Alex Chalk is MP for Cheltenham.

For over a decade some social media companies have tried to argue that, unlike mainstream publishers, they should not be held to account for what appears on their platforms.

As mere “facilitators”, not publishers, any attempt to tackle harmful online content is technically unfeasible, they say, and even morally unconscionable.

Baloney. It’s an argument that has started to wear increasingly thin. Many now recognise that it no longer acceptable for companies to close their eyes to the material they host. Instead, with great power comes responsibility. Further, technological innovation has made sifting content more feasible than before.

So, whilst no one is credibly suggesting that all harmful on-line content can be instantly erased, there is a growing consensus that social media companies need to do more to play their proper part. That means doing what they reasonably can – first by being transparent about the extent of the problem, and second by being willing to invest proportionate resources to tackle it.

That’s because harmful online content is not limited to so-called “fake news” or extremist material, serious as they are. Its scope is far wider, not least because a significant number of the platforms’ users are children. And when it comes to children, it’s becoming clear that social media, for all its undoubted benefits, can play an insidious role in undermining adolescent mental health – particularly when it comes to online bullying.

This week is anti-bullying week, an appropriate moment to reflect on how bullying is changing. Although still a feature in the analogue world of course, the rise of social media has given it a new – and more potent – dimension. No longer does the torment stop at the school gates. It continues in the back of the car on the way home from school, at the dinner table, and even in a bedroom at night. There are no longer safe havens.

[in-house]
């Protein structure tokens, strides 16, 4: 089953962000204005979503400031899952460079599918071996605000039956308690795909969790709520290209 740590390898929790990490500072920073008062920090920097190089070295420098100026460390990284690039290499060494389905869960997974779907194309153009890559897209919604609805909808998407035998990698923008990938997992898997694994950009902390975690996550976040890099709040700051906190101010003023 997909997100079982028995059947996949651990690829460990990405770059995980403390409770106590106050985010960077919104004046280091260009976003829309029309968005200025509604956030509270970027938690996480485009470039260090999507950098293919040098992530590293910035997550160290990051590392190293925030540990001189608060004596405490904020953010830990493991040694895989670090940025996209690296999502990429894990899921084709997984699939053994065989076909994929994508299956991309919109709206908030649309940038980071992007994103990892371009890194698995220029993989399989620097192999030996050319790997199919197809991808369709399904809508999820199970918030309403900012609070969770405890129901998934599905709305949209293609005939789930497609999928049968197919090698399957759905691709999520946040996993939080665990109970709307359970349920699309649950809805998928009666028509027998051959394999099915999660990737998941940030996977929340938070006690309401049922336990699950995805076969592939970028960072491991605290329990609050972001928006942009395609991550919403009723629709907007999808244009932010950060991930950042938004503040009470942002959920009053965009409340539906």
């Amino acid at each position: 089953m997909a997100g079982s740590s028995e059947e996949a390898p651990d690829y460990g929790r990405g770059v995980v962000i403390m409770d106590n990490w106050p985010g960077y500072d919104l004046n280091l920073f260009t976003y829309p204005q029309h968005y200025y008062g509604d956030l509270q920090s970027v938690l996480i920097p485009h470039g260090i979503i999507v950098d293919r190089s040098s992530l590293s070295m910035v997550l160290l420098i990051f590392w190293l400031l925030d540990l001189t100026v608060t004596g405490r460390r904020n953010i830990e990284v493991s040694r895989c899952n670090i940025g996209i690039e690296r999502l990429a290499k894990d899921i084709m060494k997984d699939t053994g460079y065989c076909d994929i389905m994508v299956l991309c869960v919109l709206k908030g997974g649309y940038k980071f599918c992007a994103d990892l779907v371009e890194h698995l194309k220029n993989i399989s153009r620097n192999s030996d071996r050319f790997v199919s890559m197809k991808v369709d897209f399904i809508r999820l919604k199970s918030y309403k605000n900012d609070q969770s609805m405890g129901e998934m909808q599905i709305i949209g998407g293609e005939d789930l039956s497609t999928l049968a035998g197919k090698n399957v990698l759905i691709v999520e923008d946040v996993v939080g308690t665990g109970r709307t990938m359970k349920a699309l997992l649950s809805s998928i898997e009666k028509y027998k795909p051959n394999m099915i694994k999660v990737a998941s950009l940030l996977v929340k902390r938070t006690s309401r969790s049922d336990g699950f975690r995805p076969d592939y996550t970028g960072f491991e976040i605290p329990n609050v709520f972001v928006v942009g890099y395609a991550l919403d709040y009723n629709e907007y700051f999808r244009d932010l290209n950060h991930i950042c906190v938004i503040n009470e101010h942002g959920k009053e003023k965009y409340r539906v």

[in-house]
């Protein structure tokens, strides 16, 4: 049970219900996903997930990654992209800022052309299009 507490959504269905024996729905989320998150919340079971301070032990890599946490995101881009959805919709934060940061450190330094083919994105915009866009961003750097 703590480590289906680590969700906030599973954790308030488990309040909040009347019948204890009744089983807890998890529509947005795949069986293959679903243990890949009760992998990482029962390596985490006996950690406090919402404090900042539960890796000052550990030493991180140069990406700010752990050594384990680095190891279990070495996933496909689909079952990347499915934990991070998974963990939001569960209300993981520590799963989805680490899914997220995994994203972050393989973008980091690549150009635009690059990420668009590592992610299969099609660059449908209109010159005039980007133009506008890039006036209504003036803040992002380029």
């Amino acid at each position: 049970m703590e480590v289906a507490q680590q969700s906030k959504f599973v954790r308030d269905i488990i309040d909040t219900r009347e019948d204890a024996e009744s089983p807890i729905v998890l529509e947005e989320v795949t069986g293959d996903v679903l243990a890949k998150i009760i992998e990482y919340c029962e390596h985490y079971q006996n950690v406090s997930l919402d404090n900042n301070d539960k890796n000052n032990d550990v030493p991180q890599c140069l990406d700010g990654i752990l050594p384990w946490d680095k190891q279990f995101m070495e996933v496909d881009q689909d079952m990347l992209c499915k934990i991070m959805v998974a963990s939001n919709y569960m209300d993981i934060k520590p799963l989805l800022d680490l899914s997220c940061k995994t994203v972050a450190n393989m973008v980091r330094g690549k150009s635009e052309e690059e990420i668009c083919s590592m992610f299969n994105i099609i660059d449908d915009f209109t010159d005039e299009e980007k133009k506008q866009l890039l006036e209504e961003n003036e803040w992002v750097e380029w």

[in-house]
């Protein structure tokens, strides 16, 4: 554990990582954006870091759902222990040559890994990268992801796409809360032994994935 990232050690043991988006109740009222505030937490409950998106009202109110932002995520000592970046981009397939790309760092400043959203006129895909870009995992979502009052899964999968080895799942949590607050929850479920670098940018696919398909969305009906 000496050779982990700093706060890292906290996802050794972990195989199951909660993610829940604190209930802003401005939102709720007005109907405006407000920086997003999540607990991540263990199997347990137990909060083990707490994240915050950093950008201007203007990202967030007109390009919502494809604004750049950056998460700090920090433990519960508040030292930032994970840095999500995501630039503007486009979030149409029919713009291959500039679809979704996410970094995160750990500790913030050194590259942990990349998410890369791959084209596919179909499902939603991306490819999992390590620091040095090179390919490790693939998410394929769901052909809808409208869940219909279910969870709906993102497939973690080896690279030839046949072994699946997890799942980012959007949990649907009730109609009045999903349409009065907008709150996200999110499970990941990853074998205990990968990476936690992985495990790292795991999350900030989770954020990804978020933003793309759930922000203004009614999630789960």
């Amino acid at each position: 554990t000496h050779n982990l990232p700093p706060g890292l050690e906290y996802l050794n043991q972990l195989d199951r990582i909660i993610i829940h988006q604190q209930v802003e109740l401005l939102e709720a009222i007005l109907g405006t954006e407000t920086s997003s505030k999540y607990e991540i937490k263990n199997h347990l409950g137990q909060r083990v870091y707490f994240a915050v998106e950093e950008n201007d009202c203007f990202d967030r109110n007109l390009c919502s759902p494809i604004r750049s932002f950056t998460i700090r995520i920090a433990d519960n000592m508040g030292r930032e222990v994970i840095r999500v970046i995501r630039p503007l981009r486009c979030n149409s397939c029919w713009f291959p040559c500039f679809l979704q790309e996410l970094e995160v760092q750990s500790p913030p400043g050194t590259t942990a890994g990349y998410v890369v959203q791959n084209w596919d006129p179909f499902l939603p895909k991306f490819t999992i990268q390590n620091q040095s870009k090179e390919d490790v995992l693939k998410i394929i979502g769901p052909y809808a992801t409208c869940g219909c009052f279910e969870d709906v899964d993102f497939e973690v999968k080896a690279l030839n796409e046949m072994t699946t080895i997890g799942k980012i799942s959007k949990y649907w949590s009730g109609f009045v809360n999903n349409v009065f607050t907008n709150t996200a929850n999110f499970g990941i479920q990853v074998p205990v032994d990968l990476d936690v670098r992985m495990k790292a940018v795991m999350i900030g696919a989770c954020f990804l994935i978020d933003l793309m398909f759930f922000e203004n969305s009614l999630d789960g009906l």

And whilst there are no doubt other factors at play, it’s unlikely to be a coincidence that teenage anxiety is on the rise. Increasingly studies show a clear correlation (if not yet a scientifically proven causal link) between long periods spent online and incidents of adolescent depression.

My cross-party inquiry into cyberbullying, supported by the excellent charities YoungMinds and The Children’s Society, has asked over 1,000 young people about how they experience social media and what they want to see done about the negative side effects of using it. We’ve heard from anti-bullying advocates and social media companies themselves. Significantly, too, we’ve also heard from child psychologists about the long-term damage that bullying can do to brain development.

The inquiry complements the Government’s excellent work on the Internet Safety Strategy Green Paper, which puts the social media companies on notice of their need to do more and does not rule out legislation if necessary.

I believe that there are a number of things social media companies can do. First, they need to be far more robust in actually enforcing their community guidelines. That means taking swift action not just against a particular offending post, but crucially against the culprit themselves.

That might involve the creation of a system of yellow and red cards so that users can be left in no doubt about the consequences of their behaviour. There could be other sanctions too, ranging from suspension of the comment-making facility to prohibition on uploading photos.

And although supportive online communities also have the potential to be refuges for children, they should not be invoked by the social media giants as an excuse for ignoring the kind of toxic interactions that are making so many young people’s lives a misery.

It’s right to acknowledge that this message is starting to get through. Some of the major social media platforms have come a long way. But progress feels tortuous. As one witness to my inquiry put it, some social media companies are “walking backwards slowly”.

Meanwhile, debates about whether self-regulation works, or has ever worked for social media companies, continue. For the children and young people I spoke to, there was no doubt that progress needs to be accelerated. This anti-bullying week, we as parents and users of platforms, should demand social media companies do more.